25. 25. Reduce loads: Passive Strategies <ul><li>The tiered approach to reducing carbon for COOLING : </li></ul><ul><li>Maximize the amount of energy required for mechanical cooling that comes from renewable sources. </li></ul><ul><li>Source: Lechner. Heating, Cooling, Lighting. </li></ul>Tier 1 Tier 2 Tier 3 Heat Avoidance Passive Cooling Mechanical Cooling
    26. 26. Passive Cooling Strategies: Heat Avoidance <ul><li>shade windows from the sun during hot months </li></ul><ul><li>design materials and plantings to cool the local microclimate </li></ul><ul><li>locate trees and trellis’ to shade east and west façades during morning and afternoon low sun </li></ul>If you don’t invite the heat in, you don’t have to get rid of it…..
    27. 27. <ul><li>design for maximum ventilation </li></ul><ul><li>keep plans as open as possible for unrestricted air flow </li></ul><ul><li>use easily operable windows at low levels with high level clerestory windows to induce stack effect cooling </li></ul>Passive Cooling Strategies: Passive Cooling
    28. 28. <ul><li>wind cowls </li></ul><ul><li>solar chimneys </li></ul><ul><li>water features </li></ul>Passive Cooling Strategies: Use Innovative Means for Cooling
    29. 29. Reduce loads: Daylighting <ul><li>The tiered approach to reducing carbon with DAYLIGHTING : </li></ul><ul><li>Use energy efficient fixtures! </li></ul><ul><li>Maximize the amount of energy/electricity required for artificial lighting that comes from renewable sources. </li></ul><ul><li>Source: Lechner. Heating, Cooling, Lighting. </li></ul>Tier 1 Tier 2 Tier 3 Orientation and planning of building to allow light (not heat) to reach maximum no. of spaces Glare, color, reflectivity and material concerns Efficient artificial Lighting w/ sensors
    30. 30. Passive Lighting Strategies: Orientation and building planning <ul><li>start with solar geometry </li></ul><ul><li>understand context, sky dome, adjacent buildings and potential overshadowing </li></ul><ul><li>be able to differentiate between sunlight (heat – direct sun) and daylight (seeing – diffuse/bounced) </li></ul><ul><li>understand occupancy/use requirements </li></ul><ul><li>maximize areas served by daylight </li></ul><ul><li>explore different glazing strategies: side, clerestory, top </li></ul><ul><li>consider light shelves and reflected light </li></ul>
    31. 31. <ul><li>incorporate light dynamics </li></ul><ul><li>avoid glare </li></ul><ul><li>understand the function of material selection; ie. reflectivity and surface qualities </li></ul><ul><li>balance color and reflectivity with amount of daylight provided </li></ul>Passive Lighting Strategies: Glare, color, reflectivity and materials
    32. 32. <ul><li>use energy efficient light fixtures (and effectively!) </li></ul><ul><li>use occupant sensors combined with light level sensors </li></ul><ul><li>aim to only have lights switch on only when daylight is insufficient </li></ul><ul><li>provide electricity via renewable means: wind, PV, CHP </li></ul>Passive Lighting Strategies: Energy efficiency and renewables Lights on due to occupant sensors when there is adequate daylight – WASTES ENERGY!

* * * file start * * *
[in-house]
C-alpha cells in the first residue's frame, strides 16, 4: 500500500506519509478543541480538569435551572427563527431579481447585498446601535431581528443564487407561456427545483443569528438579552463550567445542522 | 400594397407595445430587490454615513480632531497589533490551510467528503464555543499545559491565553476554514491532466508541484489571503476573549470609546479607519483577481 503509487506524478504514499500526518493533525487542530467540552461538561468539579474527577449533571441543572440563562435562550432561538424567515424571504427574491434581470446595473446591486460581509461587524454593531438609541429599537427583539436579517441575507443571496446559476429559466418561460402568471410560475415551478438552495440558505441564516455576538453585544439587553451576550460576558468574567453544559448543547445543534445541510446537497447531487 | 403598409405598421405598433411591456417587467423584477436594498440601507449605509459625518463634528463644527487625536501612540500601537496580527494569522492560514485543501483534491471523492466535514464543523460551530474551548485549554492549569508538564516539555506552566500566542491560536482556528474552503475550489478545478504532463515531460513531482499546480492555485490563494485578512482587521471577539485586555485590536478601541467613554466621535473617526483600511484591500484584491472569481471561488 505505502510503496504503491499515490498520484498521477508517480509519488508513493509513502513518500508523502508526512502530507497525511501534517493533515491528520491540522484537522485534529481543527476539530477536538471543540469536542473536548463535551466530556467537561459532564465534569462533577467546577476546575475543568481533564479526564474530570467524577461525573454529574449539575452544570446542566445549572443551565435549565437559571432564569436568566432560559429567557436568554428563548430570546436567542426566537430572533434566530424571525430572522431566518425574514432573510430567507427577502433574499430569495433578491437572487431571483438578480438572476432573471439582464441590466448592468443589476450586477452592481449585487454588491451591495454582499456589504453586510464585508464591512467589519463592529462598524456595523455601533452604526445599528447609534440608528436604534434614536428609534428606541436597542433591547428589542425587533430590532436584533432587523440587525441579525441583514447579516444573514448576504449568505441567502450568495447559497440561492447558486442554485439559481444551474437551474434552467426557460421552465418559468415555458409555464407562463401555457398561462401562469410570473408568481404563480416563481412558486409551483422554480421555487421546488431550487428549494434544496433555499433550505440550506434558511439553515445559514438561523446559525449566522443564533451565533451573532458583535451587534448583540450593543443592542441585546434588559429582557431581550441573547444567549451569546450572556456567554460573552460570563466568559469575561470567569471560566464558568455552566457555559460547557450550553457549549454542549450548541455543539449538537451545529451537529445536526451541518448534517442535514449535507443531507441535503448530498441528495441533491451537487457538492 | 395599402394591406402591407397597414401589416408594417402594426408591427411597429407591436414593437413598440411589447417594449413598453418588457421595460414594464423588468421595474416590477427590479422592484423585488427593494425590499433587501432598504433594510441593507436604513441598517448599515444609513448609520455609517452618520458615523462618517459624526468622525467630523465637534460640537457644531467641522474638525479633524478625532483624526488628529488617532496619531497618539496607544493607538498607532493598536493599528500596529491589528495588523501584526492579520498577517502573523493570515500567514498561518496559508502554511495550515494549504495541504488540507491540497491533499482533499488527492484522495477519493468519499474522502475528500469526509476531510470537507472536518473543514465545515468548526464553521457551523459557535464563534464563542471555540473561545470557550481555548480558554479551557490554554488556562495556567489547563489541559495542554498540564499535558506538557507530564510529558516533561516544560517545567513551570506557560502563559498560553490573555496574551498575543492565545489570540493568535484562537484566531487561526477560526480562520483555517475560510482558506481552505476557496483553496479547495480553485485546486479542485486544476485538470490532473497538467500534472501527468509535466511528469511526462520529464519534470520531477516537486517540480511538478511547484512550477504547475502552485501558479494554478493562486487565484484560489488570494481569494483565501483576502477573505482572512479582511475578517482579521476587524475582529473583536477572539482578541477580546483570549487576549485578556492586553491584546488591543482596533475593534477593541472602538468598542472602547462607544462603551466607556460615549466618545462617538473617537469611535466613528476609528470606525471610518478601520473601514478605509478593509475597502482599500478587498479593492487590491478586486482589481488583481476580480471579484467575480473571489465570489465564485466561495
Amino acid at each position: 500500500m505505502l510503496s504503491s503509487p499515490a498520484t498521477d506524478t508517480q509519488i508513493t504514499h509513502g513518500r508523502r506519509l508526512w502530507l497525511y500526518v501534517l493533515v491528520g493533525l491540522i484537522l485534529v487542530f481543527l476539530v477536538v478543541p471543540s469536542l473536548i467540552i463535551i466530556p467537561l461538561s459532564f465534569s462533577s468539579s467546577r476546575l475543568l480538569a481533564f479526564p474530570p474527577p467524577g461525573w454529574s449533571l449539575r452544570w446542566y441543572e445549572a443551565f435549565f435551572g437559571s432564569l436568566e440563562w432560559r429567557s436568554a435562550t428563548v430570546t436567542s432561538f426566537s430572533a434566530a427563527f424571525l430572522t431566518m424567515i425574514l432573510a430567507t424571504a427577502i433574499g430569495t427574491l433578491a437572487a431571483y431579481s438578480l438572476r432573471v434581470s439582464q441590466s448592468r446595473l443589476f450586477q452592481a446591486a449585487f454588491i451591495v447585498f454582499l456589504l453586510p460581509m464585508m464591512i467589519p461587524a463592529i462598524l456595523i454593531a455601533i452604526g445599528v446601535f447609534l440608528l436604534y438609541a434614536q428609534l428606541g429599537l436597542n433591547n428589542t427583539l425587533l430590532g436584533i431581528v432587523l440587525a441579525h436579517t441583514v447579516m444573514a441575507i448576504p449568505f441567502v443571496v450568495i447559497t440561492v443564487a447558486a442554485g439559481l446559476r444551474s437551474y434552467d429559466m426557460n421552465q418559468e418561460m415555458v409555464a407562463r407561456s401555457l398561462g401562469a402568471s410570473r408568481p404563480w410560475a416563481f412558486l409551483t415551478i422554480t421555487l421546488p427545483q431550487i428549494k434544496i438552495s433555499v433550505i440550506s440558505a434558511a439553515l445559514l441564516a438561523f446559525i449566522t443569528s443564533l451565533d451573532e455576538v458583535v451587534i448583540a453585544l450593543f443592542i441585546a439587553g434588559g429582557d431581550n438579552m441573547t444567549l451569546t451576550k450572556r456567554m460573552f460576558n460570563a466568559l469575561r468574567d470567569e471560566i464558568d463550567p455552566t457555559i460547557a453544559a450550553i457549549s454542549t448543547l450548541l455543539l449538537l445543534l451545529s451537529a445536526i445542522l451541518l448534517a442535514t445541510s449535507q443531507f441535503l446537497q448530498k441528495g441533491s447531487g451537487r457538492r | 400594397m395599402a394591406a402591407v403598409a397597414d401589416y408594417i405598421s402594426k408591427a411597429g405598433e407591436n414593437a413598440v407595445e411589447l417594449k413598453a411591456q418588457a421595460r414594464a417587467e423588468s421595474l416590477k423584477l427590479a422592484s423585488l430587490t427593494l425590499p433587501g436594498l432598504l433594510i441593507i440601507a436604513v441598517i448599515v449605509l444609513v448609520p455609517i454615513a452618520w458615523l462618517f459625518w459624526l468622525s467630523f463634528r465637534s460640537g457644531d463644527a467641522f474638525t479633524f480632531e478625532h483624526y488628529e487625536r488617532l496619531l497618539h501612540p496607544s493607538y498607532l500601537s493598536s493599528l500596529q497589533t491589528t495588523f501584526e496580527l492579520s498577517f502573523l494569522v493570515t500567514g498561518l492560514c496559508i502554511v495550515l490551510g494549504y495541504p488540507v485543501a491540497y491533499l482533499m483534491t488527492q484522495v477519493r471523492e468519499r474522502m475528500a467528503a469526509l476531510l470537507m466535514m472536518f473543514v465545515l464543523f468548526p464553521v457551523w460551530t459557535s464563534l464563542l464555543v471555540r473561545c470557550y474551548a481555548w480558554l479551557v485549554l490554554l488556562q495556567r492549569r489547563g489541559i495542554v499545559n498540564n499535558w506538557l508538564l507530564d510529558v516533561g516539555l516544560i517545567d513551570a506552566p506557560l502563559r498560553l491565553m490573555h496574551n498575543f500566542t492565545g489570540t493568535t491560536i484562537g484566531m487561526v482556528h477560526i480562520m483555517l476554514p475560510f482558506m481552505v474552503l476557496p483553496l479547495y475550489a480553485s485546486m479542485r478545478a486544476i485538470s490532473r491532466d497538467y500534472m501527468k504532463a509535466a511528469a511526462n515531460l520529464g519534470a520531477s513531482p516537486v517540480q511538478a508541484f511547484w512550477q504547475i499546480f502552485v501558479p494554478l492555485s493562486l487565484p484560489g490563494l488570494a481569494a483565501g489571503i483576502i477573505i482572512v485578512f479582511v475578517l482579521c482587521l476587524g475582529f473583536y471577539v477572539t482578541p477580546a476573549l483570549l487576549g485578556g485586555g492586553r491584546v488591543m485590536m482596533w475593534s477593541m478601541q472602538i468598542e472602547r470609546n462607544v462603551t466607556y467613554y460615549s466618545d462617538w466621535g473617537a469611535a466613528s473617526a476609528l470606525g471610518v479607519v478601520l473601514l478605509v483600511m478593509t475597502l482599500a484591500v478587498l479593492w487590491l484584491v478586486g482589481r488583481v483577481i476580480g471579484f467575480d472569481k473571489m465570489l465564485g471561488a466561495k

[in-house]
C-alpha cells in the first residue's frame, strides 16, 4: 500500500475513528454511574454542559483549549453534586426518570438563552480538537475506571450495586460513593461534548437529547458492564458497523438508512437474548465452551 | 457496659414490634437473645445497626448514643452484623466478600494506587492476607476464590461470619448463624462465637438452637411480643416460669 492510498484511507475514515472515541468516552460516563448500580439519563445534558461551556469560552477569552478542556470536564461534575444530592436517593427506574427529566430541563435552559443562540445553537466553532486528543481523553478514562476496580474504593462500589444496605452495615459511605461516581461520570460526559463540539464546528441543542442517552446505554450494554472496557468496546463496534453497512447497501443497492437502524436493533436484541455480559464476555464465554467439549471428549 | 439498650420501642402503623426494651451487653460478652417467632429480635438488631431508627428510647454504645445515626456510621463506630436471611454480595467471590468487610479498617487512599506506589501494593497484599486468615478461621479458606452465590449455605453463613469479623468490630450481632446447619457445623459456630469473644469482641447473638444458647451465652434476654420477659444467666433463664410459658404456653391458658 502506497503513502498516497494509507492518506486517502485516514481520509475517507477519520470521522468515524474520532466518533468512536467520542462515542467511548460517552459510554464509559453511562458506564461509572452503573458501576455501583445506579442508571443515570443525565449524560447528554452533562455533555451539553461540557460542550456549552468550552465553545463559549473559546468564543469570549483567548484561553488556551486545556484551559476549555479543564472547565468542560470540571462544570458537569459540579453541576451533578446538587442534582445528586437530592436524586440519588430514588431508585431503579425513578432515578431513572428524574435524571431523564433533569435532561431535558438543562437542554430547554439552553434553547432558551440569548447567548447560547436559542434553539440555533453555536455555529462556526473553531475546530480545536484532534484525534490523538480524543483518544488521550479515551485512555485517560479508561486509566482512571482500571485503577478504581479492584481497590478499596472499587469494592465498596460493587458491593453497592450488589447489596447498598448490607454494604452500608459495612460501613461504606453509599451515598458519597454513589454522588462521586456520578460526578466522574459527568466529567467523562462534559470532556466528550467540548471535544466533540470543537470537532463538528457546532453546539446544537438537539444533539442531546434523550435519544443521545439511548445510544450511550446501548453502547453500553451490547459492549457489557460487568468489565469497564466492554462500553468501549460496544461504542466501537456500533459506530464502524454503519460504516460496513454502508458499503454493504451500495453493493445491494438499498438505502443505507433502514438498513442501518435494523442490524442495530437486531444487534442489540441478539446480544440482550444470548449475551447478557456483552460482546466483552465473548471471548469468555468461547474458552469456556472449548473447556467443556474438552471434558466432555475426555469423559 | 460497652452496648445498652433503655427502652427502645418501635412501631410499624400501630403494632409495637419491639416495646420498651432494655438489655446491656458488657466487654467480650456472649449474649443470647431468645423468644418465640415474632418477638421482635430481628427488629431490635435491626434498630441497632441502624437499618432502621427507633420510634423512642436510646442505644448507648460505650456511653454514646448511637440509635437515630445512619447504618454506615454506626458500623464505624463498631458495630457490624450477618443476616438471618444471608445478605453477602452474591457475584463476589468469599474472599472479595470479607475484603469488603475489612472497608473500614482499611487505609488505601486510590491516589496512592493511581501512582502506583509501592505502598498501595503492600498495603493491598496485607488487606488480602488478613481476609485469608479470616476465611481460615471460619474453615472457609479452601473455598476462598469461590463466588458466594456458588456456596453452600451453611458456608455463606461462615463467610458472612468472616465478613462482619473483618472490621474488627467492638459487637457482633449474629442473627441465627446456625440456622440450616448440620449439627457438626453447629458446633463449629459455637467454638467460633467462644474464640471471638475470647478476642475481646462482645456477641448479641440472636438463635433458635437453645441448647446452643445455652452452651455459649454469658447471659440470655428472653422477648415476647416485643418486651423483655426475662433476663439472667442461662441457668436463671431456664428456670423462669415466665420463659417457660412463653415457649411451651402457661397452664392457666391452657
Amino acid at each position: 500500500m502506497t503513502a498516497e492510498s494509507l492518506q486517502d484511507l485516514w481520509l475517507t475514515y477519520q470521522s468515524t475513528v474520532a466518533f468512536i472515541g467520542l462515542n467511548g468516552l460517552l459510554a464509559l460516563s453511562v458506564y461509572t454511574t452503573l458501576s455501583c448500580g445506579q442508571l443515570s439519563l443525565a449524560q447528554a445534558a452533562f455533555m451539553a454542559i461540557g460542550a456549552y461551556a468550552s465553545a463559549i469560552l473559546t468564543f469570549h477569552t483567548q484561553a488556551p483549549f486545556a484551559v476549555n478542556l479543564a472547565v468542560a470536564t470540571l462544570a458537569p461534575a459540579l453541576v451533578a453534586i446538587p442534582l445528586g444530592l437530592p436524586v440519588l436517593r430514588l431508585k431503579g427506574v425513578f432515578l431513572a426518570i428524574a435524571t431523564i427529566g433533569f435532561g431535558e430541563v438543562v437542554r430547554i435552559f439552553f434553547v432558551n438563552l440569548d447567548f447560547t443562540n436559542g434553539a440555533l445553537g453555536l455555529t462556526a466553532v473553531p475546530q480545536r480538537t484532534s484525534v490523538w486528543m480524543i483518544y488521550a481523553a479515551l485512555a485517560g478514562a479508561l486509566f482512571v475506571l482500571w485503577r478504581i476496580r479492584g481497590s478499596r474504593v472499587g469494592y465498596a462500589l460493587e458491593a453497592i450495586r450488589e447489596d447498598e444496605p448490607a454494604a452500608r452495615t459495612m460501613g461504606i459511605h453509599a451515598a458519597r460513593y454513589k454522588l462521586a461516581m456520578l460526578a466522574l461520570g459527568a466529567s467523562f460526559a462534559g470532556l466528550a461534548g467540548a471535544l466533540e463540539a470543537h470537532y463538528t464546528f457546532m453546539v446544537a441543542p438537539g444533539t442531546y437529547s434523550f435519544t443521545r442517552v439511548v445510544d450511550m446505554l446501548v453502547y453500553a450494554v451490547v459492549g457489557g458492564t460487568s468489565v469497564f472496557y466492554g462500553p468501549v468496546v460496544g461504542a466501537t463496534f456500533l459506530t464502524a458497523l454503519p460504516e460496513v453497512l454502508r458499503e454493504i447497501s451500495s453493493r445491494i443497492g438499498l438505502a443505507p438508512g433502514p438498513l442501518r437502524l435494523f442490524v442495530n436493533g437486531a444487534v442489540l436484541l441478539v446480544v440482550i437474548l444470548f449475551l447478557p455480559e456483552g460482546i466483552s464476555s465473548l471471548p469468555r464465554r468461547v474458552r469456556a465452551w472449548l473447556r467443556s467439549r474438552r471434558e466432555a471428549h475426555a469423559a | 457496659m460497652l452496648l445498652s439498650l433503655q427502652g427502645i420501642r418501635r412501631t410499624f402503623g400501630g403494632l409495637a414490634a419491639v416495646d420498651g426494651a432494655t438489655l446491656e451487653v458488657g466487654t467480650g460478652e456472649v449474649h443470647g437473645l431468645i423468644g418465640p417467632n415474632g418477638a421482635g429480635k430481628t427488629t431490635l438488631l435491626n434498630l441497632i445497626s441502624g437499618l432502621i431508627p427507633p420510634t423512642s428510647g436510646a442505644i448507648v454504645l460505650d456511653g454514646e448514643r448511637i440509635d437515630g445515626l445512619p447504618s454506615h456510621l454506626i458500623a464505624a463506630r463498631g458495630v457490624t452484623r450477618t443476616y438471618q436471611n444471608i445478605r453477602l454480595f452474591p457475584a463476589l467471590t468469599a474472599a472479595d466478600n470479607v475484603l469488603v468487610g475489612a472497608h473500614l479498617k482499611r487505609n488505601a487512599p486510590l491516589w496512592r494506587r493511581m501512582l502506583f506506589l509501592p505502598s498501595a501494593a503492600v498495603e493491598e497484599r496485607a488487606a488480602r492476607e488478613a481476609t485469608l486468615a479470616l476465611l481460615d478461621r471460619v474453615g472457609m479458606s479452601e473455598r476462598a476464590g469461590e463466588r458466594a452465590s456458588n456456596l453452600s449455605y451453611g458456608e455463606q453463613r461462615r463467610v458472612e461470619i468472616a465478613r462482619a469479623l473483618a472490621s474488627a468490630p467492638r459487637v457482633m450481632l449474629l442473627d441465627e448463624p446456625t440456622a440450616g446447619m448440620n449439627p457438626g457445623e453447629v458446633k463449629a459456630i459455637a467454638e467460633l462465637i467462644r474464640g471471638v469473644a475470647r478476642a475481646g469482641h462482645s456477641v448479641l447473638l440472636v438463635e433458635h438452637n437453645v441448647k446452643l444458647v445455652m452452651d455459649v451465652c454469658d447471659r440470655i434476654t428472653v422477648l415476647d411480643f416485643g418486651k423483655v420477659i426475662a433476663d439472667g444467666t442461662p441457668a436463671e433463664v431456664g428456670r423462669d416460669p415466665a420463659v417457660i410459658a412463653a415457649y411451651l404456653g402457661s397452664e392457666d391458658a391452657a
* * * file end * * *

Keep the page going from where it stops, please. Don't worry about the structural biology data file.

33. 33. Bio-climatic Design: <ul><li>Design must first acknowledge regional, local and microclimate impacts on the building and site. </li></ul>Image: 1963 “Design With Climate”, Victor Olgyay. COLD TEMPERATE HOT-ARID HOT-HUMID
    34. 34. The climate regions of Canada Even within Canada, there exist variations in climate, enough to require very different envelope design practices and regulations. This mostly concerns insulation and water penetration, as well as humidity concerns.
    35. 35. This map shows the annual sum of heating degree days (an indicator of building heating needs). Data for period 1941 to 1970. Determine if the climate is heating or cooling dominated …this will set out your primary strategy. Heating and Cooling Degree Days
    36. 36. Passive Bio-climatic Design: COMFORT ZONE <ul><li>Comfort expectations may have to be reassessed to allow for the wider “zone” that is characteristic of buildings that are not exclusively controlled via mechanical systems. </li></ul><ul><li>Creation of new “buffer spaces” to make a hierarchy of comfort levels within buildings. </li></ul><ul><li>Require higher occupant involvement to adjust the building to modify the temperature and air flow. </li></ul>
    37. 37. Designing to the Comfort Zone vs. Comfort Point: This famous illustration is taken from “Design with Climate”, by Victor Olgyay, published in 1963. This is the finite point of expected comfort for 100% mechanical heating and cooling. To achieve CN, we must work within the broader area.
    38. 38. Bio-climatic Design: COLD <ul><li>Where winter is the dominant season and concerns for conserving heat predominate all other concerns. Heating degree days greatly exceed cooling degree days . </li></ul><ul><li>RULES: </li></ul><ul><li>First INSULATE </li></ul><ul><li>exceed CODE requirements </li></ul><ul><li>minimize infiltration (build tight to reduce air changes) </li></ul><ul><li>Then INSOLATE </li></ul><ul><li>ORIENT AND SITE THE BUILDING PROPERLY FOR THE SUN </li></ul><ul><li>maximize south facing windows for easier control </li></ul><ul><li>fenestrate for DIRECT GAIN </li></ul><ul><li>apply THERMAL MASS inside the building envelope to store the FREE SOLAR HEAT </li></ul><ul><li>create a sheltered MICROCLIMATE to make it LESS cold </li></ul>